To be honest, the comic’s flaws include pretty poor art most of the time and nearly plotless storytelling, with a very slow pace; I know that means it really isn’t for everyone since it’s almost entirely character-oriented and rooted in the everyday existence of extraordinary people who don’t save the world or do anything but battle personal demons and develop/destroy relationships with each other. But I did create the comic for a semi-indulgent reason: I wanted to take the characters from an unpublishable fantasy series I’d written and share them with the world in such a way that I didn’t have to worry about marketability and expectations, and now it’s just a place I can tell the kind of story I want to tell with the characters I care about. So that’s what I’ve done here.

But if you like very nuanced character arcs and want to see explorations of complicated people, you’ll probably find yourself getting invested in the story once you get used to it. Meri Lin and Fred may be raising a child who isn’t like any real baby out in the world, but they also have some relatable struggles: they wrestle with discipline and “me” time and how to cultivate their intimacy despite what they’re facing, and Meri Lin learns to wear a mask to cover her grief, and when family and friends try to help her she has to learn how much to shut out and how much to invite in. Adele deals with being closer to her teacher–a foreigner–than she is to her own mother, and she shoulders crushing responsibility as a very talented prophet who also sometimes needs to make mistakes as a teenage girl. She wonders what kind of love and support can be available to someone like her when she comes to a world where she is a stranger, and when others depend on her for her mystical guidance and perspective, she’s conflicted about what it means to be needed.

My extradimensional characters Weaver and Dax have some complicated struggles too. Weaver has to deal with literal imprisonment at the beginning of his stay in our world, and later there are themes of brotherhood, isolation, and kind of being the local goofy genius. (Seriously, when Meggie showed me Guardians of the Galaxy, Rocket reminded me so much of Weaver.) Dax deals with loyalty and faith/spirituality and the meaning of companionship and strength; he’s kind of a gentle giant type. And he smokes some weed. Heh.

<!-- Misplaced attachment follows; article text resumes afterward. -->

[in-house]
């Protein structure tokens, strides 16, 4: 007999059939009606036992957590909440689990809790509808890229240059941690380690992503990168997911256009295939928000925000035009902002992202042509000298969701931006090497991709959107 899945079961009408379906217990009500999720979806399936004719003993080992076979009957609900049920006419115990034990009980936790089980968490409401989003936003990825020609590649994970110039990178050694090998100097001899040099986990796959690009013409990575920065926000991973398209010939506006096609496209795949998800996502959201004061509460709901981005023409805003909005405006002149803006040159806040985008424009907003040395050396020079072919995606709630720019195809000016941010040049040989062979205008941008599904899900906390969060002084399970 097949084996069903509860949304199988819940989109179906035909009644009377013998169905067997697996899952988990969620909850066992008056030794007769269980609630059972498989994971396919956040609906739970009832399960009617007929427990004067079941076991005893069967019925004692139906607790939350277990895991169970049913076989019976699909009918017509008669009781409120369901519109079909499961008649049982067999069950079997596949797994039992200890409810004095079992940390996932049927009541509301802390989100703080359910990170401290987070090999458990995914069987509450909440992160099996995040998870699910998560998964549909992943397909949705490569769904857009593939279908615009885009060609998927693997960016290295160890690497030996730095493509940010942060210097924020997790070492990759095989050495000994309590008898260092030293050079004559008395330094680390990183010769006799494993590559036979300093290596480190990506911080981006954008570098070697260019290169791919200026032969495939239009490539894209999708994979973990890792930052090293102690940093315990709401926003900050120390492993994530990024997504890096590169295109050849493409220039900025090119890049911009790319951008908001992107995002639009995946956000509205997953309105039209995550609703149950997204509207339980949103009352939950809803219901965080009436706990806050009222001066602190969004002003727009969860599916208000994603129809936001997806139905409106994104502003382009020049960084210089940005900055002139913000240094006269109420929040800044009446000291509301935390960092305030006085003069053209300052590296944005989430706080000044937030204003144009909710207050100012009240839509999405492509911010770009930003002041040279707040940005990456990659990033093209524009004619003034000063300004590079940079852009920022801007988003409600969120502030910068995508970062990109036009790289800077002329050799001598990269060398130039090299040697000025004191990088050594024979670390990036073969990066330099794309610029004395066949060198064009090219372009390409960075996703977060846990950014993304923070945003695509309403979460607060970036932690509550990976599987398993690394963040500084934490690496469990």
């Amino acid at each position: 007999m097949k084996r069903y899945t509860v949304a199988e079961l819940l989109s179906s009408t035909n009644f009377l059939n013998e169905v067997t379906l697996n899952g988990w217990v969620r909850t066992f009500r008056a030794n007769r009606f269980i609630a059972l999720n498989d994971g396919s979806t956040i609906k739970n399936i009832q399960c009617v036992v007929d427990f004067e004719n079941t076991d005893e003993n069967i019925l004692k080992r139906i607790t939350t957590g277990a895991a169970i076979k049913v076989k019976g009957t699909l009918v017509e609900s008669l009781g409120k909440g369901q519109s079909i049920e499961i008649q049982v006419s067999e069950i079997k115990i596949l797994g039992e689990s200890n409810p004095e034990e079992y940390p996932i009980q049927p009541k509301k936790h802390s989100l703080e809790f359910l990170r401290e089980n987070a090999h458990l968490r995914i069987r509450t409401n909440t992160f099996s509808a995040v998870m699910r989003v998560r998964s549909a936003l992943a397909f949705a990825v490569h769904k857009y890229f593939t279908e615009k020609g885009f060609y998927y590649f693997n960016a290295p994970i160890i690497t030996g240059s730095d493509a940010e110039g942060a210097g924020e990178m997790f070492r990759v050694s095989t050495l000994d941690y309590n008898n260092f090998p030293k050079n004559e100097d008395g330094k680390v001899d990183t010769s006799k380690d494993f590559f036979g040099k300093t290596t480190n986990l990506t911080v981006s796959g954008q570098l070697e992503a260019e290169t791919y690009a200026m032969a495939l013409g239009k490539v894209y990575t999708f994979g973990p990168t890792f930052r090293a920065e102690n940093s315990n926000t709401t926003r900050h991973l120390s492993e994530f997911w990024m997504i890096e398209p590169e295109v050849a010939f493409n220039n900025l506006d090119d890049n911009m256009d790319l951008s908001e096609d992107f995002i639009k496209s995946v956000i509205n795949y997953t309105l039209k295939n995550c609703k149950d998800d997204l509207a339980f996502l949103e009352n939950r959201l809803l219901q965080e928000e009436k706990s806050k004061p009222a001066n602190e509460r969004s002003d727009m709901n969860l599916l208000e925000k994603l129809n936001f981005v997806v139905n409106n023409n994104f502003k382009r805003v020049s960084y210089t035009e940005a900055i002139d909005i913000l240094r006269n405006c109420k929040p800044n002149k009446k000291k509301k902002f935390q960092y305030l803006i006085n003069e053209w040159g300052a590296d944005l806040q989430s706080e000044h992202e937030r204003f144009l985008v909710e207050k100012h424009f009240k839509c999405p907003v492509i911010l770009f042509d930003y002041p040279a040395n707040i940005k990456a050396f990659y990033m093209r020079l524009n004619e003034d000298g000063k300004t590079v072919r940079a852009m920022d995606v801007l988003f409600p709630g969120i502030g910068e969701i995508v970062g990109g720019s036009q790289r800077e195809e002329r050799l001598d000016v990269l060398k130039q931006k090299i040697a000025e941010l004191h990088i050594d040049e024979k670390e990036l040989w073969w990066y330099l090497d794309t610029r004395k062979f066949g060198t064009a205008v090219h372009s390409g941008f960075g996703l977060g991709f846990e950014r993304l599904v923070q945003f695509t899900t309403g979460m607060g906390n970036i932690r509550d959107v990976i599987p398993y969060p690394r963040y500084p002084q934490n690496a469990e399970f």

And of course the story follows a ton of complicated stuff as Meri Lin’s baby makes her way into the world. As a very small child whose first understanding of herself incorporates the experience of scaring the crap out of people, she’s at times very fragile and at other times the strongest and most independent child you’ll ever see. She is faced with fitting in and standing out in unprecedented ways, and figuring out how to meet her own needs given some of her ordinary and extraordinary desires makes for some unique opportunities for me as a storyteller.

It may seem like a weird thing to say about a story in which three out of the five narrators aren’t human, but the story also incorporates a lot of diversity and underrepresented perspectives. Obviously all the aliens have that whole Extreme Outsider narrative, but then I do deal with more ordinary marginalization as well. Meri Lin is the daughter of Chinese immigrants (who later moved back to China), and her romantic partner is a white man, so some of her story deals with the unique issues associated with their relationship, and from raising a mixed-race child. As for the baby, when she begins to tell her story, she really has no concept of race, and isn’t frequently recognized as being mixed due to the prominence of other peculiarities, but she is.

The story also features a child from an abusive/neglectful home, a major character who is a black homeless mother who has epilepsy, another mixed-race family with children from different fathers, a white single divorced mother who’s a business owner, and a black man who’s a business owner. A lot of the supporting characters are not white and aren’t necessarily in typical living/working situations. There’s also a secondary character with severe mental impairments who receives support and care from some of the cast members, but she’s also from another dimension. The story is not about characters being Asian or being black or having illnesses, but those aspects of the characters are incorporated into their stories–as part of who they are without being a focal plot point.

I’ve spent ten years bringing little bits of this story to the Internet every Friday, and though I don’t have many loyal readers, I think most of the people still reading are quiet about their enjoyment of it; I don’t get too much interaction or comments. So I figured as part of the ten-year celebration I’d make a few posts about the comic and see if it attracts any new blood. It still gets a little spike of visitors every Friday so I know some people out there are still paying attention, but it would be so cool if some new people dropped by and read one of the things that takes up my time every single week.

Happy anniversary to meeeeeee!

Five Hundred Issues

My webcomic, Negative One, hit 500 issues on Friday.

That’s a lot of issues.

So. Uh.